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The electrons migrate, as shown, through the N-type semiconductor material and the holes migrate through the P-type material. (N and P type materials are merely silicon that is doped with special impurities that enhance electron and hole migration.) The electrons flow through the external circuit and drive the fan motor. At the other end of the circuit they reenter the cell and encounter the holes of the P-type semiconductor. This occurs near the cold end of the cell. The electrons can therefore drop back into holes, giving up any excess energy they still retain as heat. As long as the temperature differential is maintained between the two sides of the cell, the electrons and holes continue to migrate, and the fan continues to turn. However, if there is no temperature differential, the electrons can not recombine with the holes because there is no place to give up their excess energy. In this way, the thermoelectric cell is constrained by the Second Law of Thermodynamics. Description of Peltier effect During the Peltier effect, the electric potential difference causes electrons and holes to migrate from one end of the N and P type semiconductor material to the other. The movement of the electrons in the N type semiconductor results in a transfer of internal energy from that end of the semiconductor, and it cools. The same result occurs for the P type semiconductor during hole migration. The heat transfer from the cold leg to the hot leg is proportional to the carrier current passing through the circuit and the number of thermoelectric cells (couples) making up the thermoelectric pump.

couples, connected in series electrically and in parallel thermally, are integrated into the thermoelectric heat pump. The heat pump is packaged between metallized ceramic plates. Specifications: When using the Thermoelectric Converter as a Peltier device, the power required to produce a given temperature difference depends on the temperature of the hot side. The hot side must never exceed 135 degrees C, the melting point of the solder which bonds the Bismuth Telluride ingots to the plates. Starting at 25 degrees C, the hot leg temperature increases much more than the cold leg temperature decreases (about 40 degrees versus about 8 degrees in 2 minutes). This is because the power dissipated by the hot side is the sum of the supplied power and the heat transferred from the cold side. (If the hot side is held to 25 degrees C, enough power can be applied to create a maximum temperature difference of about 67 degrees C.) The resistance of the small motor is about 1 ohm. Compatible PASCO Equipment PASCO offers a complete line of laboratory and demonstration equipment for thermodynamics. Experiment quantitatively with the mechanical and electrical equivalents of heat, thermal conductivity, heat capacity, phase changes in water, and black body radiation. Check our catalog for these and other products that can bring PASCO quality into your classroom and laboratory. Limited Warranty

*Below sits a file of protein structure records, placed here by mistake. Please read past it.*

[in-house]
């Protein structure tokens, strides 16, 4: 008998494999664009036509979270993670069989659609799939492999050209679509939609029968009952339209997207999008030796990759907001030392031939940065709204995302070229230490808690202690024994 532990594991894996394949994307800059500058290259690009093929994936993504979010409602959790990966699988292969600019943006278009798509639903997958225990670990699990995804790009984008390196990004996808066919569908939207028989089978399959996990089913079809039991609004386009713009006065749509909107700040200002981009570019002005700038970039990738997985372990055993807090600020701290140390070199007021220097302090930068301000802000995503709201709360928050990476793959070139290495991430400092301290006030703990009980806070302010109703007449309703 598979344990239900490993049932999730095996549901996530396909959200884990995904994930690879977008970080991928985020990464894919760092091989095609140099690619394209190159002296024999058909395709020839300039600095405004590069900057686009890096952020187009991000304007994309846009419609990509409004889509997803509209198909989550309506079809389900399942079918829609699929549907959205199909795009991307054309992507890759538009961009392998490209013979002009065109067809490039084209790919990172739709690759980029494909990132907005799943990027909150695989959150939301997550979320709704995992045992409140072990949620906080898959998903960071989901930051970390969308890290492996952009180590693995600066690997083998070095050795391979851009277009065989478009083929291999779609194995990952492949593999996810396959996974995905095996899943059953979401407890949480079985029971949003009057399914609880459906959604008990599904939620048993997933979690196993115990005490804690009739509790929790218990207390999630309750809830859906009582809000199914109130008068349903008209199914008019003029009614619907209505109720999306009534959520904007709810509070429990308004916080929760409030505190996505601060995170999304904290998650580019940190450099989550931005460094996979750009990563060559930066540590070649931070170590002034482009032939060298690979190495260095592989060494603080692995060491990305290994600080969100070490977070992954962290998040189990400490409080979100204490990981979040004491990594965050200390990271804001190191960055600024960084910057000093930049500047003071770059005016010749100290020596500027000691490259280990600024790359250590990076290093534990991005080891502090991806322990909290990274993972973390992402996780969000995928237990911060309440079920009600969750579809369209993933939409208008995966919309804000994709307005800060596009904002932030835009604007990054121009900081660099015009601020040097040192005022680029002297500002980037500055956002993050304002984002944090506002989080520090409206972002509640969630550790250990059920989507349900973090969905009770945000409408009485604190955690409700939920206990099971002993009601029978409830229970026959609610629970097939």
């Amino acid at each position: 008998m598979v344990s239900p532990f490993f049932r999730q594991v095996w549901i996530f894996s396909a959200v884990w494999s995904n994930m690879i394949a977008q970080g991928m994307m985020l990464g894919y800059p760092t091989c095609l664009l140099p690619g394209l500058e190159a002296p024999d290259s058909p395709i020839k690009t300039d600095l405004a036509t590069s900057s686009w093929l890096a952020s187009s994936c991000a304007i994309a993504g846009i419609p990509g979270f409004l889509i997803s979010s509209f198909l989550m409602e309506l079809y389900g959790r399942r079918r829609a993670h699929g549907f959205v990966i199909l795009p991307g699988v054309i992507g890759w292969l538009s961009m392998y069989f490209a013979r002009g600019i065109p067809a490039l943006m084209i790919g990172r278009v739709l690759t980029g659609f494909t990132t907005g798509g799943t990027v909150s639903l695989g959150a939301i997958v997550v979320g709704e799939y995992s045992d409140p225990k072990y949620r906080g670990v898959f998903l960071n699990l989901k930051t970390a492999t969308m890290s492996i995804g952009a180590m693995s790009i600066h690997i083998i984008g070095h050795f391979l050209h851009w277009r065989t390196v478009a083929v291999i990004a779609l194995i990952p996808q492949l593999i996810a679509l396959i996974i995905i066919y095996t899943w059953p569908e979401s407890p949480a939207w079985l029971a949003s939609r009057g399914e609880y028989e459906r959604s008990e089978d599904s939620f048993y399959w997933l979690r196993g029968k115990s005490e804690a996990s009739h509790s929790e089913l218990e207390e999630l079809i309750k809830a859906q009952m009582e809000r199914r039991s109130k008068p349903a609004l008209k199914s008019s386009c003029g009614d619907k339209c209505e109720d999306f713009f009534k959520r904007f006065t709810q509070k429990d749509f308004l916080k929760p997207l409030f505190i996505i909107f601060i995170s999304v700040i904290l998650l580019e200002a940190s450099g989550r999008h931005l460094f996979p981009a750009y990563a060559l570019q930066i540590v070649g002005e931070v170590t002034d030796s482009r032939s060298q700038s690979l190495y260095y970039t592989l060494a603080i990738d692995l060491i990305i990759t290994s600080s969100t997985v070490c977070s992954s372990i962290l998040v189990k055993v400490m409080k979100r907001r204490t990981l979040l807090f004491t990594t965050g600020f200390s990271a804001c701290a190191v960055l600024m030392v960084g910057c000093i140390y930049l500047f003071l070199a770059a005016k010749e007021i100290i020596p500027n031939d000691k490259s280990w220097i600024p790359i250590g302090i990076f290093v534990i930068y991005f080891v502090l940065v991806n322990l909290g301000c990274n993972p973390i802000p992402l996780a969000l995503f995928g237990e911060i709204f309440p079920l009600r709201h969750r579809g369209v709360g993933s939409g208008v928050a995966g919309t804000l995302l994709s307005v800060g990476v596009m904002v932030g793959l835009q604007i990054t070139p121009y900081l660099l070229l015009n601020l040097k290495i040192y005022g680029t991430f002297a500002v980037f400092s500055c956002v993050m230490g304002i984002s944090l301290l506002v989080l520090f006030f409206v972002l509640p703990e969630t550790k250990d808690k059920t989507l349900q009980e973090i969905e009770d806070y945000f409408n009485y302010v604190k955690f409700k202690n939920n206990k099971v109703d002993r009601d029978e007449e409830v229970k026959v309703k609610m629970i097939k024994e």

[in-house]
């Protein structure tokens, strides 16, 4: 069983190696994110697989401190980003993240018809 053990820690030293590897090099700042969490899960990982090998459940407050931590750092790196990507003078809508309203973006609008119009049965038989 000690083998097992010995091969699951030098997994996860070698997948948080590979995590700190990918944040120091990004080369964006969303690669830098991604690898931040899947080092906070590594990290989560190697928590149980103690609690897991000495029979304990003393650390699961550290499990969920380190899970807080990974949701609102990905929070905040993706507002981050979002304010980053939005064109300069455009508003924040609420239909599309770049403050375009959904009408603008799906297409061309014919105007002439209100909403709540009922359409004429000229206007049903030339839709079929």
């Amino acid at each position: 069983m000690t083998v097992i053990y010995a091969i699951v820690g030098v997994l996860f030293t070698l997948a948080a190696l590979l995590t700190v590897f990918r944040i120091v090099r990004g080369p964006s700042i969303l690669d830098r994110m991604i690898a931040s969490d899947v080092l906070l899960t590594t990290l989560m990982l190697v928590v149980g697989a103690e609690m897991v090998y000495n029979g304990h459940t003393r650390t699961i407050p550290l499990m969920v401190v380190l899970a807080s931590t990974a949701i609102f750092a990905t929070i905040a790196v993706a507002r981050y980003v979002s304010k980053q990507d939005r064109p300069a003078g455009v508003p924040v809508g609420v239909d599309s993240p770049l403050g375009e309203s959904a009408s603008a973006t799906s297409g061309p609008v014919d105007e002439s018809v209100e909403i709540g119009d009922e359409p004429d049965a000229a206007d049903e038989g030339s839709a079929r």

C O O L I N G

(P-type)

W A R M I N G

DC SUPPLY

(N-type)

Thermoelectric Converter Cell (Peltier effect)

Construction of the Thermoelectric Heat Pump: The PASCO Thermoelectric Converter has 71 thermoelectric cooling couples. These are made from two elements of semiconductor, primarily Bismuth Telluride (a quarternary alloy of bismuth, tellurium, selenium and antimony) heavily doped to create either an excess (N-type) or deficiency (P-type) of electrons. The
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PASCO scientific warrants this product to be free from defects in materials and workmanship for a period of one year from the date of shipment to the customer. PASCO will repair or replace, at its option, any part of the product which is deemed to be defective in material or workmanship. This warranty does not cover damage to the product caused by abuse or improper use. Determination of whether a product failure is the result of a manufacturing defect or improper use by the customer shall be made solely by PASCO scientific. Responsibility for the return of equipment for warranty repair belongs to the customer. Equipment must be properly packed to prevent damage and shipped postage or freight prepaid. (Damage caused by improper packing of the equipment for return shipment will not be covered by the warranty.) Shipping costs for returning the equipment, after repair, will be paid by PASCO scientific.